Microsoft launches Whiteboard digital-ink collaboration app in public preview

Microsoft launches Whiteboard digital-ink collaboration app in public preview

Updated December 6, 2017: Whiteboard is now live and available to download from the Microsoft Store.

Earlier in 2017, announced alongside the new Surface Pro, Microsoft debuted Whiteboard, a collaborative digital inking app for Windows 10. After some time in the oven with private beta testers, Microsoft has announced Whiteboard is now available in public preview.

Whiteboard is, at its core, a collaboration app. It allows colleagues and teams to quickly iterate on ideas with, as its name would imply, the digital equivalent of a whiteboard, whether working from the same room or remotely on several devices. While working together, you can keep up with the changes that other users are making in real-time, whether they're adding images, diagrams, or sticky notes. Focused on pen and touch input, the app comes with a slew of built-in inking tools, including rulers and various pen styles. Whiteboard can also take recognize freeform drawings, turning them into standard shapes, Microsoft says.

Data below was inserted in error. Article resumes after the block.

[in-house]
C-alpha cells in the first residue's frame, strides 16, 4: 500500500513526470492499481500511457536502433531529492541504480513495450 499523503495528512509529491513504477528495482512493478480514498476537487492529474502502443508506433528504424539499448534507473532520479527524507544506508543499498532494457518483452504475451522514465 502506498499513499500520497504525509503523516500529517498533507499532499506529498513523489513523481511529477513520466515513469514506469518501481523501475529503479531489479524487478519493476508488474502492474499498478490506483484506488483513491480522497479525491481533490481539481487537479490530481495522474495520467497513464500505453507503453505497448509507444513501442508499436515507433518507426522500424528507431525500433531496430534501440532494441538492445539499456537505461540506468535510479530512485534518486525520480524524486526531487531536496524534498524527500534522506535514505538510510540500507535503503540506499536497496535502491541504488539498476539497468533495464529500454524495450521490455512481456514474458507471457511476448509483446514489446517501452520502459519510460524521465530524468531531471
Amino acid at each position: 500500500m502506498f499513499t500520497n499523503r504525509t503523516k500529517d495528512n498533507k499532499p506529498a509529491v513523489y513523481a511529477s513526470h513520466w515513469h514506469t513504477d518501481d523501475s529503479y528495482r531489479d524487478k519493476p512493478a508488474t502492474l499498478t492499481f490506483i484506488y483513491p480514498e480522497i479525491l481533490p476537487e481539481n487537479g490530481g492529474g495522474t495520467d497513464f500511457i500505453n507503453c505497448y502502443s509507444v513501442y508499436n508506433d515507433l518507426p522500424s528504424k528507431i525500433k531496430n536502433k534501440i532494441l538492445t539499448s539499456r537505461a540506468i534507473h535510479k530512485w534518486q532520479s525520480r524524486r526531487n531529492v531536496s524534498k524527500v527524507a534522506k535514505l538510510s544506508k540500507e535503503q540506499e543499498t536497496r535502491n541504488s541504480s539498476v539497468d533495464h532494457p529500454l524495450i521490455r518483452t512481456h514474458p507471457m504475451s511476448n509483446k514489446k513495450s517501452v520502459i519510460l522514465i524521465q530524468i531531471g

During private beta testing, Microsoft says it saw a number of teams use Whiteboard to collaborate on product designs, engineering plans, and remote brainstorming sessions. Now that it's in public preview, more users and organizations will be able to test the app out ahead of its full, official launch.

According to Microsoft, the Microsoft Whiteboard Preview is currently rolling out to all English versions of Windows 10, with additional languages to come in the months ahead. Whiteboard is free for anyone on Windows 10, but at least one person with an Office 365 personal, work, or school account is required for multi-party collaboration. Microsoft Whiteboard will also eventually replace the native whiteboard app running on Surface Hub, but both can be installed alongside one another during the preview period.

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Dan Thorp-Lancaster

Dan Thorp-Lancaster is the former Editor-in-Chief of Windows Central. He began working with Windows Central, Android Central, and iMore as a news writer in 2014 and is obsessed with tech of all sorts. You can follow Dan on Twitter @DthorpL and Instagram @heyitsdtl